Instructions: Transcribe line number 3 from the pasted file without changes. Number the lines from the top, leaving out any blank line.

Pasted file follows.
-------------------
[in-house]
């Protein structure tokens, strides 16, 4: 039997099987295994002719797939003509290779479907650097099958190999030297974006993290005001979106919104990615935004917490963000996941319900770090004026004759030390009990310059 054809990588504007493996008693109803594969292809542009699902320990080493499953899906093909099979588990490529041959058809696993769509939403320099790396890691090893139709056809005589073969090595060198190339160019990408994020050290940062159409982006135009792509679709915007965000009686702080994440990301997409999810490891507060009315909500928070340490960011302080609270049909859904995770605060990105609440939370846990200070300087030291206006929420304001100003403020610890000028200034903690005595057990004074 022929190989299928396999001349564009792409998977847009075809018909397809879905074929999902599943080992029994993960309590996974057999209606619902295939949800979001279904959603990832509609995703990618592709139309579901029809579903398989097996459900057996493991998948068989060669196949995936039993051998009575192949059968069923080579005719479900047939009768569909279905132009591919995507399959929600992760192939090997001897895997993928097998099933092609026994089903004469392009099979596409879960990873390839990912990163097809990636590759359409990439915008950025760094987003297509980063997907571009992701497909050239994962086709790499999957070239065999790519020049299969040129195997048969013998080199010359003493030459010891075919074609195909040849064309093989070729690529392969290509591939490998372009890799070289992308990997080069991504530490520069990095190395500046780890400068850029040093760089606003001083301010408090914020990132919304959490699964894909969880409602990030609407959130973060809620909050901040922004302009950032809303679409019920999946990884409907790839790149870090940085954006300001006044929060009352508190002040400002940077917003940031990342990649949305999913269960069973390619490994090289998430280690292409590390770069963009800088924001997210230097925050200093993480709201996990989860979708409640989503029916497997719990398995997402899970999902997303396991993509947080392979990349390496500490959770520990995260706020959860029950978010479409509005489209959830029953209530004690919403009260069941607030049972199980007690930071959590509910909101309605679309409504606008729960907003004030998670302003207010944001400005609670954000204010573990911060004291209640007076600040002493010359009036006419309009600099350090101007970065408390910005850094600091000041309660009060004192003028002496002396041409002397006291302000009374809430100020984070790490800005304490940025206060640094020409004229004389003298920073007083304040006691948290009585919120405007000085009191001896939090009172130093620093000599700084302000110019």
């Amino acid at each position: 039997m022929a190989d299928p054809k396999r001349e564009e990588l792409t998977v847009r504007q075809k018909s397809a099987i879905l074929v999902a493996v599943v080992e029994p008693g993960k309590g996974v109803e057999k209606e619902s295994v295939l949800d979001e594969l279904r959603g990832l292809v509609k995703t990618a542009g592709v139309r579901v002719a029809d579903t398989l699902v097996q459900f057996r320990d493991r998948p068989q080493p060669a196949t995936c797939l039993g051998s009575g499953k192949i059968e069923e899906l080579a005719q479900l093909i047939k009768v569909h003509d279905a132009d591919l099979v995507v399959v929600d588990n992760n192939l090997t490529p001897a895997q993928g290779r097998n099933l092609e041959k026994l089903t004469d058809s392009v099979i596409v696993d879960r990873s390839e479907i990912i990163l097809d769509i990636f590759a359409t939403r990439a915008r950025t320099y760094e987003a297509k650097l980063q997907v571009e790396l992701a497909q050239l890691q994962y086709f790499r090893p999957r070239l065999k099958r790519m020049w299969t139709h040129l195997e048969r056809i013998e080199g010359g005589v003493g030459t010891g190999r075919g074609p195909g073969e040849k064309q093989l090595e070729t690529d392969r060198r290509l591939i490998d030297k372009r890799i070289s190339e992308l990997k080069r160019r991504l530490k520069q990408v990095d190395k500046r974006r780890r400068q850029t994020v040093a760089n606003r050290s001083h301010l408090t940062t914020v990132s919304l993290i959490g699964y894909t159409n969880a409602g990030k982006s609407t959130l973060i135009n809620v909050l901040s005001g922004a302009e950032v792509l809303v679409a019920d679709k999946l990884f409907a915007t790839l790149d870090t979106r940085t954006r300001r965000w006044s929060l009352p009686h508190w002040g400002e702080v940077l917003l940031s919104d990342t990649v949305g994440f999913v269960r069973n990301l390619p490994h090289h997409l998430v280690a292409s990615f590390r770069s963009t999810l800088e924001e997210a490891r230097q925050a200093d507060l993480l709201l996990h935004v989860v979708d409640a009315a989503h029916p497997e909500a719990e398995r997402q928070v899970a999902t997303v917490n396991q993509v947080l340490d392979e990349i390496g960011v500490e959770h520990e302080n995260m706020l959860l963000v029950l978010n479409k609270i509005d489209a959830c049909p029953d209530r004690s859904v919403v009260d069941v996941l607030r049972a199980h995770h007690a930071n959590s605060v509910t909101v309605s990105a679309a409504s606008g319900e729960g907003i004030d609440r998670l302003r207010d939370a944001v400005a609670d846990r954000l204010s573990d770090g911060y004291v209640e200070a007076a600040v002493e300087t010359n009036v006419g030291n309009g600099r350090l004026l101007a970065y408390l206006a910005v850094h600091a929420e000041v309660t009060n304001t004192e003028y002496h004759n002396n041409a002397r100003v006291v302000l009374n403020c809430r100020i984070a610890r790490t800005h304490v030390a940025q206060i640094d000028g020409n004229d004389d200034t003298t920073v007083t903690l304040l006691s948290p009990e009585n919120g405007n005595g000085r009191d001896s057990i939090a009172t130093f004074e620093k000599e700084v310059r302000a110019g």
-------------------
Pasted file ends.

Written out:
């Amino acid at each position: 039997m022929a190989d299928p054809k396999r001349e564009e990588l792409t998977v847009r504007q075809k018909s397809a099987i879905l074929v999902a493996v599943v080992e029994p008693g993960k309590g996974v109803e057999k209606e619902s295994v295939l949800d979001e594969l279904r959603g990832l292809v509609k995703t990618a542009g592709v139309r579901v002719a029809d579903t398989l699902v097996q459900f057996r320990d493991r998948p068989q080493p060669a196949t995936c797939l039993g051998s009575g499953k192949i059968e069923e899906l080579a005719q479900l093909i047939k009768v569909h003509d279905a132009d591919l099979v995507v399959v929600d588990n992760n192939l090997t490529p001897a895997q993928g290779r097998n099933l092609e041959k026994l089903t004469d058809s392009v099979i596409v696993d879960r990873s390839e479907i990912i990163l097809d769509i990636f590759a359409t939403r990439a915008r950025t320099y760094e987003a297509k650097l980063q997907v571009e790396l992701a497909q050239l890691q994962y086709f790499r090893p999957r070239l065999k099958r790519m020049w299969t139709h040129l195997e048969r056809i013998e080199g010359g005589v003493g030459t010891g190999r075919g074609p195909g073969e040849k064309q093989l090595e070729t690529d392969r060198r290509l591939i490998d030297k372009r890799i070289s190339e992308l990997k080069r160019r991504l530490k520069q990408v990095d190395k500046r974006r780890r400068q850029t994020v040093a760089n606003r050290s001083h301010l408090t940062t914020v990132s919304l993290i959490g699964y894909t159409n969880a409602g990030k982006s609407t959130l973060i135009n809620v909050l901040s005001g922004a302009e950032v792509l809303v679409a019920d679709k999946l990884f409907a915007t790839l790149d870090t979106r940085t954006r300001r965000w006044s929060l009352p009686h508190w002040g400002e702080v940077l917003l940031s919104d990342t990649v949305g994440f999913v269960r069973n990301l390619p490994h090289h997409l998430v280690a292409s990615f590390r770069s963009t999810l800088e924001e997210a490891r230097q925050a200093d507060l993480l709201l996990h935004v989860v979708d409640a009315a989503h029916p497997e909500a719990e398995r997402q928070v899970a999902t997303v917490n396991q993509v947080l340490d392979e990349i390496g960011v500490e959770h520990e302080n995260m706020l959860l963000v029950l978010n479409k609270i509005d489209a959830c049909p029953d209530r004690s859904v919403v009260d069941v996941l607030r049972a199980h995770h007690a930071n959590s605060v509910t909101v309605s990105a679309a409504s606008g319900e729960g907003i004030d609440r998670l302003r207010d939370a944001v400005a609670d846990r954000l204010s573990d770090g911060y004291v209640e200070a007076a600040v002493e300087t010359n009036v006419g030291n309009g600099r350090l004026l101007a970065y408390l206006a910005v850094h600091a929420e000041v309660t009060n304001t004192e003028y002496h004759n002396n041409a002397r100003v006291v302000l009374n403020c809430r100020i984070a610890r790490t800005h304490v030390a940025q206060i640094d000028g020409n004229d004389d200034t003298t920073v007083t903690l304040l006691s948290p009990e009585n919120g405007n005595g000085r009191d001896s057990i939090a009172t130093f004074e620093k000599e700084v310059r302000a110019g």